Thelma:         Well, it was pretty wonderful. It was a good place to grow up. Of course there is a lot of it I don’t remember.
                  I was only like—well we moved there a couple of months before I was four years old. And when we first went
                there we lived in a—I guess you’d call it a tent house. My dad built a floor and side boards about four feet high
                and then put this big tent on top of it.
Lois:           It was summer time, I hope.
Thelma:         No, we lived in that year round for at least the first year. …he worked for the section.
Lois:           What do you mean worked for the section?
Thelma:         Well, the section people build the railroads, and then when they move they tear them up, and we moved to
                camp 29 which was on the east side of Mt. Nebo, and they were almost through with that site, so then they
                moved clear around onto the west side of—well, the north and west side of the mountain.
Lois:           How long were you there? To what age did you stay in logging camps?
Thelma:         Well, I lived in logging camps, different ones until I was about 12.
[Section deleted]




                                                                                                             Booth Kelly Lumber
                                                                                                             Company camp #35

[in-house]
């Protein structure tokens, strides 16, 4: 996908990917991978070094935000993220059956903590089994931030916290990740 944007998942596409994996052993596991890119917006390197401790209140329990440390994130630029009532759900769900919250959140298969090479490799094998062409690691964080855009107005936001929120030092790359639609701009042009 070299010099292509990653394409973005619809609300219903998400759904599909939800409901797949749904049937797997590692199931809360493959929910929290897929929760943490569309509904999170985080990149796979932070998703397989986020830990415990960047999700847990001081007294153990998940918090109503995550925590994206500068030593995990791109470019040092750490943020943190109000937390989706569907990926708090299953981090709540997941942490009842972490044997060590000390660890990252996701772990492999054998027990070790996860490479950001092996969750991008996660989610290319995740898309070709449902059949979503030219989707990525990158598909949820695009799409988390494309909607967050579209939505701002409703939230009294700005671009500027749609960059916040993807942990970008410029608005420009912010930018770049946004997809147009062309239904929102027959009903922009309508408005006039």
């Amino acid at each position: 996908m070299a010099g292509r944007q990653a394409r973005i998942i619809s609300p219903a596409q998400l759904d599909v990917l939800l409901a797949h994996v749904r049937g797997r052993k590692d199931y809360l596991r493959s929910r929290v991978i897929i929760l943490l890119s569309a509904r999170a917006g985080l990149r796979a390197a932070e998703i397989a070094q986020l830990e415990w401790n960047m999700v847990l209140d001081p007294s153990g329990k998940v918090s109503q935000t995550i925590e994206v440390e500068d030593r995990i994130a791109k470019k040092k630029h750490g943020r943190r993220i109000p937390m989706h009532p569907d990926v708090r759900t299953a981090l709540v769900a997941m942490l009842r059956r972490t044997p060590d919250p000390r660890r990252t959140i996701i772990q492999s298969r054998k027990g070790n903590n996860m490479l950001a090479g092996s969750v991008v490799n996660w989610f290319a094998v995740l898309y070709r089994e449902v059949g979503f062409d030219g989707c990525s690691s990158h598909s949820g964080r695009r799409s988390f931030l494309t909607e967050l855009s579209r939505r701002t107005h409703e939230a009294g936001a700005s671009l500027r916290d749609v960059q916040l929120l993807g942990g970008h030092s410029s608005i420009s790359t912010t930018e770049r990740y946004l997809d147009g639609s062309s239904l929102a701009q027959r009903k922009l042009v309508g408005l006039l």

at Wendling.

                                                                                                             Meat and cookhouses
                                                                                                             are on the left.

                                                                                                             Photo #GN4524

Thelma:          And then when I was about five, I guess, we moved to camp 34 and my Dad started firing one of the steam
                 donkeys. And we lived in a house then. And it was right by an old landing where they had loaded the logs on
                 the flat cars and the bark would peel off and it was quite deep. Maybe a couple of feet deep, and that caught
                 on fire, and for two days and nights, all night long, we could have read a newspaper by this light, except it
                 was red. And they kept a tank of water right by our house, shooting water on the house.
Lois:            You were that close?
Thelma:          Yeah, just-well it just came within- maybe the bark part would be within 100 feet of the front door. And they